- Higher self-esteem and academic motivation.
- Better grades, test scores, and attendance.
- Cultural gaps for children from diverse backgrounds are better filled when there is a strong home-school communication.
- Greater understanding of families and issues facing their students.
- Higher rates of homework completion.
- Parents have a better understanding of the curriculum.
- Higher moral and job satisfaction.
So why aren’t more parents involved?
The problem is real life.
Real life is busy; we are over scheduled, have long commutes, are juggling multiple children’s schedules, and do any of us ever really leave work at work anymore? Even the most intentionally unbusy parent gets busy sometimes. Some parents don’t speak or read English and aren’t always able to rely on friends and family to translate. Emails are easy to miss and notices home often get lost on the school bus. Frankly, even with emails, it can be hard to keep it all straight even for parents like you and me who want to be involved.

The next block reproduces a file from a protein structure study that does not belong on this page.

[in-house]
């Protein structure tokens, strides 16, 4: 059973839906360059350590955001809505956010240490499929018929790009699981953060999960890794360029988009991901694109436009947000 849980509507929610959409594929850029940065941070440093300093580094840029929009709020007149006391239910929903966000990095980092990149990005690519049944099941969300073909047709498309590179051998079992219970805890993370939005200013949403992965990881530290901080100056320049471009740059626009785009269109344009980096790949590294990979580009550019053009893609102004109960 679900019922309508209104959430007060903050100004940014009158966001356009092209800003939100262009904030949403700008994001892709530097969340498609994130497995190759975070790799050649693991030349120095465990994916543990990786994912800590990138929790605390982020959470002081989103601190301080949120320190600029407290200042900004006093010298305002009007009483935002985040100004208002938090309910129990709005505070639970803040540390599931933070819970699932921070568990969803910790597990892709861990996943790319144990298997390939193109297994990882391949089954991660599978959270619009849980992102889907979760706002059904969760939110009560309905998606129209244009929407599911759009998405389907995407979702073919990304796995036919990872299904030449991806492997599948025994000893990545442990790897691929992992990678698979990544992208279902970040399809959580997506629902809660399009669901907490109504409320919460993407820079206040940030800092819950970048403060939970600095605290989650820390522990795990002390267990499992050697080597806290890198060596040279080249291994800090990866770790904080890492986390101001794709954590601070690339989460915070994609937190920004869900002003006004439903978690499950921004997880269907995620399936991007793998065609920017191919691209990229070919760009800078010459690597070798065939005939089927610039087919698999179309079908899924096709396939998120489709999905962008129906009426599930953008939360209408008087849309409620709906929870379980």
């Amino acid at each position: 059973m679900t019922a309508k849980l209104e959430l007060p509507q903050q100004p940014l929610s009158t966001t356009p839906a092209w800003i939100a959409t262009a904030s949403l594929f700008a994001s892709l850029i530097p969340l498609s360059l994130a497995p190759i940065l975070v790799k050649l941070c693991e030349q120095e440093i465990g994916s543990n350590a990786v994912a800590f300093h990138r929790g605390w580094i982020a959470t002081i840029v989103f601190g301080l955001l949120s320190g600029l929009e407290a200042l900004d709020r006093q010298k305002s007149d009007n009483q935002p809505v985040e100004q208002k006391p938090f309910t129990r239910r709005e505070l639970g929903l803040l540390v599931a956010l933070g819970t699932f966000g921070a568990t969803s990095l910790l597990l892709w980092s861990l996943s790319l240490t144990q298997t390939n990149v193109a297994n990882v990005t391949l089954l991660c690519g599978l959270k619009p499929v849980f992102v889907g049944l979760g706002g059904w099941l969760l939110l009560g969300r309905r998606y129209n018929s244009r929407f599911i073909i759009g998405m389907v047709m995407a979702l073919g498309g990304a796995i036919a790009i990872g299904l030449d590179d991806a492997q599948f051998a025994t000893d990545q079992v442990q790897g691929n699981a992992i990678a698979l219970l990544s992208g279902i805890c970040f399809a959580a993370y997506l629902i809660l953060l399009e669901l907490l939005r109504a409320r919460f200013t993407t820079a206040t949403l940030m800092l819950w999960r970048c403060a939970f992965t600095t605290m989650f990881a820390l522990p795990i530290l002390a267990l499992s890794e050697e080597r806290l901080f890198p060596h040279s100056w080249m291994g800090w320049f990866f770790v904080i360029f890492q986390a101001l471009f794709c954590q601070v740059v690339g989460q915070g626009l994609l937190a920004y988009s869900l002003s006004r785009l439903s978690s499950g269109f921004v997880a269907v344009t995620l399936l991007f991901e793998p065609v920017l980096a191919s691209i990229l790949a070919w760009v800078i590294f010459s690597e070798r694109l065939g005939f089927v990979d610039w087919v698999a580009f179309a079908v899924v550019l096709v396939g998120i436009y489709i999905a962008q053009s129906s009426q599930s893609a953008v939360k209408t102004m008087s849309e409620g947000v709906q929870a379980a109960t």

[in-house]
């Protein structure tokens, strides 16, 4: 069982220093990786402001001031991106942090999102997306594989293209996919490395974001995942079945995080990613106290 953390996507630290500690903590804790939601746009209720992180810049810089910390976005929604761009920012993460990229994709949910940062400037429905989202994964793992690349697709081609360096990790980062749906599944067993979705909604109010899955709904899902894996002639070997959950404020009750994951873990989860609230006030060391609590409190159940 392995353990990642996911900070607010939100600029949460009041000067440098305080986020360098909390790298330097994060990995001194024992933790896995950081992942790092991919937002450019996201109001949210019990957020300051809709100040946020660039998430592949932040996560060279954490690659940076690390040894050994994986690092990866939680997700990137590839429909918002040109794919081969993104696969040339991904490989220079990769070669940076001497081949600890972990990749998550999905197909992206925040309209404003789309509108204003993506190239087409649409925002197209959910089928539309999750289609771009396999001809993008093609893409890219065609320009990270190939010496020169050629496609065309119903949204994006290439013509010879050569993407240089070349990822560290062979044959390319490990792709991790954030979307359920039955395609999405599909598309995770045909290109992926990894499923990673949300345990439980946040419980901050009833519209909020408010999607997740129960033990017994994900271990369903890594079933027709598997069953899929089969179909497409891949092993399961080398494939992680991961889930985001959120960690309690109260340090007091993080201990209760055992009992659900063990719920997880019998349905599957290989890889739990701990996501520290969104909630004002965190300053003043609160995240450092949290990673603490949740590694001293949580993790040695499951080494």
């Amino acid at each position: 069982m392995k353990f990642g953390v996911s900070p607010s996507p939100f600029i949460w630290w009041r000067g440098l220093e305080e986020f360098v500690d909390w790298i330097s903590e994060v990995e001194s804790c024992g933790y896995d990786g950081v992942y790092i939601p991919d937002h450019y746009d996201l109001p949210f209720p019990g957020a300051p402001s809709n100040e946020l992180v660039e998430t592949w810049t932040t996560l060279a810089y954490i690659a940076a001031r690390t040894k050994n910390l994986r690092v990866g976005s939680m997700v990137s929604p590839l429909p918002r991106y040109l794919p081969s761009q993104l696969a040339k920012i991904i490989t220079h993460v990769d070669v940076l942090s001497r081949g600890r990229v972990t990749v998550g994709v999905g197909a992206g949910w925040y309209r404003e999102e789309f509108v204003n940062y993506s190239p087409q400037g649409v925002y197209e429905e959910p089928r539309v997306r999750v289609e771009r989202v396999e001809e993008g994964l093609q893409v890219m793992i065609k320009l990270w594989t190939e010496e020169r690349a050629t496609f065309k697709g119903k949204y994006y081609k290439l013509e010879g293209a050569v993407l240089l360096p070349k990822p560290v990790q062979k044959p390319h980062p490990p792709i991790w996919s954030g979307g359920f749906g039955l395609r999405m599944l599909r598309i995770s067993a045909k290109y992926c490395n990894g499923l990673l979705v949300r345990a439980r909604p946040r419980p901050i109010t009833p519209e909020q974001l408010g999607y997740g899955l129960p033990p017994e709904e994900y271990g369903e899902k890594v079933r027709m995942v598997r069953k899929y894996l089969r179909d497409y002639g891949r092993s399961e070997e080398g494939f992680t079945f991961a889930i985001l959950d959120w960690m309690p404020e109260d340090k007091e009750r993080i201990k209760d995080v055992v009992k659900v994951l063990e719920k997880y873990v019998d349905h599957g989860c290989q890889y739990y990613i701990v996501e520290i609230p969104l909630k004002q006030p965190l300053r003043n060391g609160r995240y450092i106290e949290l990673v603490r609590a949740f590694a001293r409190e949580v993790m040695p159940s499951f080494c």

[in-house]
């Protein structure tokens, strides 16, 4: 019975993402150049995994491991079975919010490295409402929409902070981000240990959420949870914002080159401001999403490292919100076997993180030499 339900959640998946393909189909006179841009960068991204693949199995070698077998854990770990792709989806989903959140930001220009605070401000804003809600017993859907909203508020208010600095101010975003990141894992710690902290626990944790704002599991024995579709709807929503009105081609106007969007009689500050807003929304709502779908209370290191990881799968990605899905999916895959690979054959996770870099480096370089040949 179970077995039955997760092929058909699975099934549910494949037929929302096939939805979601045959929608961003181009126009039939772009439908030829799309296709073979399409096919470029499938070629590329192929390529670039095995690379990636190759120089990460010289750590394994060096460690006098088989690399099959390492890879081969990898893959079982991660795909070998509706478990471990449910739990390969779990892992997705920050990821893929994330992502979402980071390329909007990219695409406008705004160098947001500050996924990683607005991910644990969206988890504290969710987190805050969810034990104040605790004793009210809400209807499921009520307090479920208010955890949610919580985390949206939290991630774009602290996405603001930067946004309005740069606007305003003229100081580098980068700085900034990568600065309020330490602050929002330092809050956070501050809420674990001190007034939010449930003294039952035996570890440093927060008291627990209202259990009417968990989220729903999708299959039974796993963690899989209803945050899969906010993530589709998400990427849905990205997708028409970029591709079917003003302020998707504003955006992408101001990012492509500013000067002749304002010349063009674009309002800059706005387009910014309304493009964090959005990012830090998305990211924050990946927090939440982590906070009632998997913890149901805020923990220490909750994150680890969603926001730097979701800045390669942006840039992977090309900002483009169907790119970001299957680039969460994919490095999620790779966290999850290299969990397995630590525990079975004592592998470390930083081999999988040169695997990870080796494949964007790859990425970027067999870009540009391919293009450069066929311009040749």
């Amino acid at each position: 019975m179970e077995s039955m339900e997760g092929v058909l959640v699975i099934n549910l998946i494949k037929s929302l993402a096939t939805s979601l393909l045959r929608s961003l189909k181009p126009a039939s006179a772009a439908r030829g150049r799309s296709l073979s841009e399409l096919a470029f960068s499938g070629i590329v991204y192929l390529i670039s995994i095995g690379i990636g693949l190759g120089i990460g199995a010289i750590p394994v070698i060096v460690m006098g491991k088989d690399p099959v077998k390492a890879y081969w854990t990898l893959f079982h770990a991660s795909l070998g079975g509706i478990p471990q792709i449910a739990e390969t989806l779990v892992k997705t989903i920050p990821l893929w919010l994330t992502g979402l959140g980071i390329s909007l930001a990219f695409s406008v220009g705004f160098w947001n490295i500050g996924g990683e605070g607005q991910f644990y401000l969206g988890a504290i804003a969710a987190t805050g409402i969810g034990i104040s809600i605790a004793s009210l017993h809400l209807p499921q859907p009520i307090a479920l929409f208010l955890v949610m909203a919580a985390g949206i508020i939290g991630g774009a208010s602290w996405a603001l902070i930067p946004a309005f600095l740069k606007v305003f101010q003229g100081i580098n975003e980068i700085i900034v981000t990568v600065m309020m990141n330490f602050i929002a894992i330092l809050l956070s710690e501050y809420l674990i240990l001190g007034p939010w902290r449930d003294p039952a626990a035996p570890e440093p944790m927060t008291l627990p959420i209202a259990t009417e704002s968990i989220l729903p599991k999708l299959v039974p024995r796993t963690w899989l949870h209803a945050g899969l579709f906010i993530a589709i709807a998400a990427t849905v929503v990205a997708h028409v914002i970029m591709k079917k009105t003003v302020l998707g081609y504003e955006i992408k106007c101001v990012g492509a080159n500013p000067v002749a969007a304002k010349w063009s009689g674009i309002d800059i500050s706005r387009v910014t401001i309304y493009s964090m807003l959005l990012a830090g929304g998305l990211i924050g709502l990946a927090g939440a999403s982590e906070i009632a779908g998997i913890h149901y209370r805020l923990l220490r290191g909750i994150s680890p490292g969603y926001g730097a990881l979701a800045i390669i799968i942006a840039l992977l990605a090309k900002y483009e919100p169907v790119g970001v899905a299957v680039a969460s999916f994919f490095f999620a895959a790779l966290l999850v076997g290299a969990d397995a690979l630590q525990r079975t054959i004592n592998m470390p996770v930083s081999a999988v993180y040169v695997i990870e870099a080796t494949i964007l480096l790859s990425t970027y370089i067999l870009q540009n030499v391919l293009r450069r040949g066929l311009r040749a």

This is why when LivingTree asked me to check out their secure application that allows parents, teachers, administrators and even districts communicate I agreed. This is a wonderful resource that is not only useful, but it’s also accessible. There is a free app, but you don’t have to have a smartphone to be involved, you can use the free web based application as well.
I can not stress how often the issue of language barriers is brought up by teachers I have facilitated workshops for. It can be very tough for parents who are not native English speakers to feel connected or even welcome to be involved in their children’s school activities. LivingTree can translate the information into over 100 different languages, that right there is life changing for many teachers.